Stocks rose in a late rally on Friday as a strong forecast from a chip maker lifted tech shares and helped alleviate concerns about the economy's health after an unexpected drop in retail sales.

National Semiconductor Corp rose 5 percent to $14.21 a day after it forecast margins and revenues above estimates after a horrible 2009 [ID:nN10251890]. The Philadelphia Semiconductor index <.SOXX> rose 1.4 percent.

The macro news has been increasingly negative, but you still have some companies reporting good forecasts, and people start to think (selling) got a bit overdone, said Doug Roberts, chief investment strategist at in Shrewsbury, New Jersey.

National Semiconductor made a positive announcement. That's why you're seeing the strength primarily in tech, he said.

Even so, the volume was lackluster, indicating little conviction that the advance will continue next week.

The Dow Jones industrial average <.DJI> gained 38.54 points, or 0.38 percent, to 10,211.07. The Standard & Poor's 500 Index <.SPX> rose 4.76 points, or 0.44 percent, to 1,091.60. The Nasdaq Composite Index <.IXIC> climbed 24.89 points, or 1.12 percent, to 2,243.60.

For the week, the Dow rose 2.8 percent, the S&P gained 2.5 percent and the Nasdaq advanced 1.1 percent.


U.S. retailers' sales unexpectedly fell in May for the first time in eight months, the U.S. Commerce Department reported.

But a jump in a consumer sentiment index to a near 2-1/2-year high in a preliminary reading for June tempered fears of a slowing economic recovery. The consumer sentiment reading came from the Thomson Reuters/University of Michigan Surveys of Consumers.

Consumer-related shares were the hardest hit, with Home Depot down 1.5 percent at $32.22, and Procter & Gamble , down 1.5 percent at $61.01, weighing down the Dow industrials. The S&P retail index <.RLX> slid 0.2 percent.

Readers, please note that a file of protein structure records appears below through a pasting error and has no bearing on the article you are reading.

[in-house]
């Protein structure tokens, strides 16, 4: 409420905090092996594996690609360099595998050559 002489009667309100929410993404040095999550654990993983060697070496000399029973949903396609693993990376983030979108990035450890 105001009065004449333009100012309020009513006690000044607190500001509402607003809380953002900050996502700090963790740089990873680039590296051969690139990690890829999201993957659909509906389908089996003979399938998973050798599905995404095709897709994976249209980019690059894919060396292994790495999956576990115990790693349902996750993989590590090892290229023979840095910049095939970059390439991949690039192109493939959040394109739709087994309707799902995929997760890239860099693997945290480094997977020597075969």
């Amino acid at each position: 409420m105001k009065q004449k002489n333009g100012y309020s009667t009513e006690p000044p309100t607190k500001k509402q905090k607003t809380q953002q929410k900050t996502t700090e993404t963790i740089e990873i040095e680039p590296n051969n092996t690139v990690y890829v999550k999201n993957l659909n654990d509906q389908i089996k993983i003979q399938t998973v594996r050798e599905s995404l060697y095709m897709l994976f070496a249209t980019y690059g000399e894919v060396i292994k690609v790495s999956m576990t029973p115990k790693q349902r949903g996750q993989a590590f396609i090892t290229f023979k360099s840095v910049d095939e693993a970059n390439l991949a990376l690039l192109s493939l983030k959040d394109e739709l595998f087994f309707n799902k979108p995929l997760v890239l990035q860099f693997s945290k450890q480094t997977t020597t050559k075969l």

But commodity-related companies also gave support to stocks, with the S&P materials sector <.GSPM> up 1.2 percent.

U.S. Steel Corp jumped 3.8 percent to $44.82.


In another bullish sign, the S&P 500 found technical support around the 1,077 level that marks its 14-day simple moving average. The benchmark posted its first back-to-back close above its 14-day SMA since late April.

The CBOE Volatility Index <.VIX>, a gauge of investor anxiety, fell 5.8 percent to settle at 28.79, its lowest level since May 13.

Big-cap pharmaceutical companies' shares also advanced after Barclays Capital upgraded the sector to positive from neutral, citing the revenue potential of new products.

Pfizer Inc was the Dow's top percentage gainer, up 3.7 percent at $15.46.

U.S.-listed shares of BP Plc climbed 3.6 percent to $33.97 as UK officials made supportive comments about the company, even as scientists doubled estimates of the Gulf of Mexico's oil spill.

About 7.31 billion shares traded on the New York Stock Exchange, the American Stock Exchange and Nasdaq, the lowest in more than two months and sharply below last year's estimated daily average of 9.65 billion.

Advancing stocks outnumbered declining ones on the NYSE by a ratio of about 11 to 4, while on the Nasdaq, about five stocks rose for every two that fell.

(Reporting by Rodrigo Campos; Additional reporting by Leah Schnurr; Editing by Jan Paschal)